view docs/extension-virtualports.txt @ 9:a11b330771e0

Fix buffer pointer handling when logging received bytes Actually save the read buffer pointer so we can log the actual protocol bytes read in all cases correctly instead of displaying out of bounds memory in the case where the packet arrives in multiple pieces.
author William Astle <lost@l-w.ca>
date Sat, 30 Jul 2016 10:35:14 -0600
parents 3a4c972c92ec
children
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This document describes an extension to the LWWire protocol which provides
virtual serial ports. The protocol comes in two parts. The first is the low
level signalling protocol to transfer data on the ports and the second is
the higher level "modem" protocol.

A low level port is simply an eight bit clean channel that allows traffic to
pass over it bidirectionally. The low level signalling protocol does not
care what that data is.

A port must be opened before it can be used. Once it is opened, it is
connected with some sort of endpoint. That may be a modem simulation or some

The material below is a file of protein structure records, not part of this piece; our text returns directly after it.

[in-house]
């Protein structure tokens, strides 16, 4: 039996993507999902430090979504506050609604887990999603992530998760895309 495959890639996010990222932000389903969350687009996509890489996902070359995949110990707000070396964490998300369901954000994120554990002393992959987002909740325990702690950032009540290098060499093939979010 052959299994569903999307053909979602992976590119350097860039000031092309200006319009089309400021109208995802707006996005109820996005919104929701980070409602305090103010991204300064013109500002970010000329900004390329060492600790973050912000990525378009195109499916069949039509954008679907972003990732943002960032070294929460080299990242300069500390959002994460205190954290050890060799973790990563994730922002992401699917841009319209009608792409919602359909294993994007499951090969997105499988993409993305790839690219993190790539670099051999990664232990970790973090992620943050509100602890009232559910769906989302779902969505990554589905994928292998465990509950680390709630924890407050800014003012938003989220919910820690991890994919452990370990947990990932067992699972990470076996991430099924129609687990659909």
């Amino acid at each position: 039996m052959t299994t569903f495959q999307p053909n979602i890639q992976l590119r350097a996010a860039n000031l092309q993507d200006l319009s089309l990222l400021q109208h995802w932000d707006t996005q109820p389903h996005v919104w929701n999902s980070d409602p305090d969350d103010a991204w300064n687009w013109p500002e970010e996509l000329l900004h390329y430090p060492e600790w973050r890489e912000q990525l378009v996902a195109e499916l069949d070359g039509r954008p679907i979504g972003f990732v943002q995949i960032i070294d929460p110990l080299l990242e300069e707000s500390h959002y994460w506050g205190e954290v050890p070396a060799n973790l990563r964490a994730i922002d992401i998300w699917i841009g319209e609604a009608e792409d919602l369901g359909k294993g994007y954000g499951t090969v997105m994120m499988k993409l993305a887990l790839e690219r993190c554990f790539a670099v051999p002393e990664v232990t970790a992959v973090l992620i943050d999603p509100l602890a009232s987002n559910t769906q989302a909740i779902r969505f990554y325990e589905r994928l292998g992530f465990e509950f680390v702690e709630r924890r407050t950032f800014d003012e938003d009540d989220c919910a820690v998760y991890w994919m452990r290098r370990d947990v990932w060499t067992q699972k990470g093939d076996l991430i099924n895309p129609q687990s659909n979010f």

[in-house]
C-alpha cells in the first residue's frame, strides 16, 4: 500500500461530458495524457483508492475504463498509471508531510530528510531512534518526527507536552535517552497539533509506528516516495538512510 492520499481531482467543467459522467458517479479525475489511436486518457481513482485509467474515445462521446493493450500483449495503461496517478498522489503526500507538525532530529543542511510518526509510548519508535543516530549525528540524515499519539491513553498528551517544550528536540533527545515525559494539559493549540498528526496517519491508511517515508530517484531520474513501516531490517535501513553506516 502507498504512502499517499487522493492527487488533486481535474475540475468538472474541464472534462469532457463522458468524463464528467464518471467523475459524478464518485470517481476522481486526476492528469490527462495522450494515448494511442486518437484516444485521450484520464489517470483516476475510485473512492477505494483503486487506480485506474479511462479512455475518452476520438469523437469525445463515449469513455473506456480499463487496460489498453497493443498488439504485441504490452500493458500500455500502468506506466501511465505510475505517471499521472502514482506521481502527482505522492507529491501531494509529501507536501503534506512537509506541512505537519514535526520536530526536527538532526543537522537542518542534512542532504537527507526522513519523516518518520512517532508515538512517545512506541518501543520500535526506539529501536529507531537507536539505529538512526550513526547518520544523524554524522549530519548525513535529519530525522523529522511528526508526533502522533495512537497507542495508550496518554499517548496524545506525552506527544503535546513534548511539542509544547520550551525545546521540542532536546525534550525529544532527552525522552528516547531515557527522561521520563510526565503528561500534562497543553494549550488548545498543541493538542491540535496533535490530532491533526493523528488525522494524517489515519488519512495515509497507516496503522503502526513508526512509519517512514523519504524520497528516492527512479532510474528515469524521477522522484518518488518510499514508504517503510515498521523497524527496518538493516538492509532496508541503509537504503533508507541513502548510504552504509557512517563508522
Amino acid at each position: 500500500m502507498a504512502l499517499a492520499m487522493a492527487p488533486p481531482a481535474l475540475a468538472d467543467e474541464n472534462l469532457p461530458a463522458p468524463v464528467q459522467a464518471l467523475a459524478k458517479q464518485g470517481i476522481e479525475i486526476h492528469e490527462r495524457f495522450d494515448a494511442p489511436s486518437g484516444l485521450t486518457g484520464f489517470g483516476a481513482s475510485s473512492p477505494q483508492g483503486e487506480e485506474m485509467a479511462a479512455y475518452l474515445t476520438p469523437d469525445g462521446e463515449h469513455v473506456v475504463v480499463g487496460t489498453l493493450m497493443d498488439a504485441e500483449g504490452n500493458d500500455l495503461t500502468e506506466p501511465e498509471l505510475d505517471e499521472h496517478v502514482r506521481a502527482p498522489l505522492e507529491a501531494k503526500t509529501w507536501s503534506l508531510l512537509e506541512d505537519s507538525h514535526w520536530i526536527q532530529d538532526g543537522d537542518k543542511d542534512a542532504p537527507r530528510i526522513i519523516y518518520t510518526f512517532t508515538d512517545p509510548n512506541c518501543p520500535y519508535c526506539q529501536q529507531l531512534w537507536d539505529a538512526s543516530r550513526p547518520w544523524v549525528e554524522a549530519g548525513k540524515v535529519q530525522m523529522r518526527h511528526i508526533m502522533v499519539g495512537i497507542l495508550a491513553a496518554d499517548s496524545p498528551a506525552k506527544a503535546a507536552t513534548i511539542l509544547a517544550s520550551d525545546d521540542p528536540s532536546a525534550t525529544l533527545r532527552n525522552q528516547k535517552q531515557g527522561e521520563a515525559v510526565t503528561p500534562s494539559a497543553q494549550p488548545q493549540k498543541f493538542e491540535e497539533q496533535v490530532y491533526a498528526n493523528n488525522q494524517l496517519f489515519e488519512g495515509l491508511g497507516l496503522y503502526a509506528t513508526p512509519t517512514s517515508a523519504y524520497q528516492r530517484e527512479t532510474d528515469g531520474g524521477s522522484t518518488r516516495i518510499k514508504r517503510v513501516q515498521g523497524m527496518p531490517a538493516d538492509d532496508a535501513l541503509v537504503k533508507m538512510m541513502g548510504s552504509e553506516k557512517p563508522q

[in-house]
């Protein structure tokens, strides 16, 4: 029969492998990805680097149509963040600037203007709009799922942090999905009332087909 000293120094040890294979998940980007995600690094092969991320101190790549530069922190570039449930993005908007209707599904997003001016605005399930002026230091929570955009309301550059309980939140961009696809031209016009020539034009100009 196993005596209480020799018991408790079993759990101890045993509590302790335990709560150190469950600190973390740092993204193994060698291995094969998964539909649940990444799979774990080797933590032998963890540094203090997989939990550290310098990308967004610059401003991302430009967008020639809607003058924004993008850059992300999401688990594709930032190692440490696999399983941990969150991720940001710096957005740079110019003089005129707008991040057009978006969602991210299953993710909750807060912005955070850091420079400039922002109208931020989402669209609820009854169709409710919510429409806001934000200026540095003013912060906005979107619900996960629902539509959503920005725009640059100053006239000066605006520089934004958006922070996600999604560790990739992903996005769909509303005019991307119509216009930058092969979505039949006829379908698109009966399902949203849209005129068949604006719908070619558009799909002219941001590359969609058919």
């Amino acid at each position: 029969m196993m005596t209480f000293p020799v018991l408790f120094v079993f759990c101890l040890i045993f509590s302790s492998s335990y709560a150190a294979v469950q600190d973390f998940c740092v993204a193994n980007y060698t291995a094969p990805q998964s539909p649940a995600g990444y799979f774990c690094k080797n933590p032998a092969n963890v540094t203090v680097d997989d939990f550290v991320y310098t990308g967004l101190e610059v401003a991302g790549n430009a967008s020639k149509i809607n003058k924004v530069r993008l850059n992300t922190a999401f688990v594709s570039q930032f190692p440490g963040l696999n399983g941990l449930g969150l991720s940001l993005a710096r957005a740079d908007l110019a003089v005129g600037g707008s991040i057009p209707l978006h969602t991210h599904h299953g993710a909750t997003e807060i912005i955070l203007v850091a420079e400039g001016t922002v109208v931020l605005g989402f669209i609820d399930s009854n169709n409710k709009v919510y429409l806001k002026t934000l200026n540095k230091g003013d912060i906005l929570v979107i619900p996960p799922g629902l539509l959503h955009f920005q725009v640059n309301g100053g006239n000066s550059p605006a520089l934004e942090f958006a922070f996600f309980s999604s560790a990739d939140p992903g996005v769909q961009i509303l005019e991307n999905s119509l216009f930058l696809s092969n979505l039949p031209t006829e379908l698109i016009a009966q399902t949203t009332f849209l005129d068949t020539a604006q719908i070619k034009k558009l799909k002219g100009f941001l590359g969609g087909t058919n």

other endpoint specification. When communication is finished, the port is
then closed. A port can be closed by either the client or the server.

LWWire Protocol Extension
=========================

This extension is called VPORT and is assigned extension number 00. It
defines the following operations in its extension space:

00 VPORT_OPEN

This request opens a virtual port. It takes the following parameters:

Octet	Meaning
-----	-------
 0-2	F3 00 00
 3	endpoint type

The endpoint type is 0 for a basic virtual modem as defined by this
extension. Any other value is an extension number which may accept VPORT
connections. In particular, the CCHAN extension is of interest here.

Octet	Meaning
-----	-------
0	status
1	port number assigned
F0-FF	reserved for private endpoint types

If the status is 0, it means the open was successful and a port was
successfully allocated. Communication over the port can now begin.

Any other status is a failure and the port number value must be regarded as
invalid. The server MUST send 0 for this port number in this instance. The
status will be usually be one 1 if no ports are available to assign or 2 if
ports are available but the requested endpoint type is not available.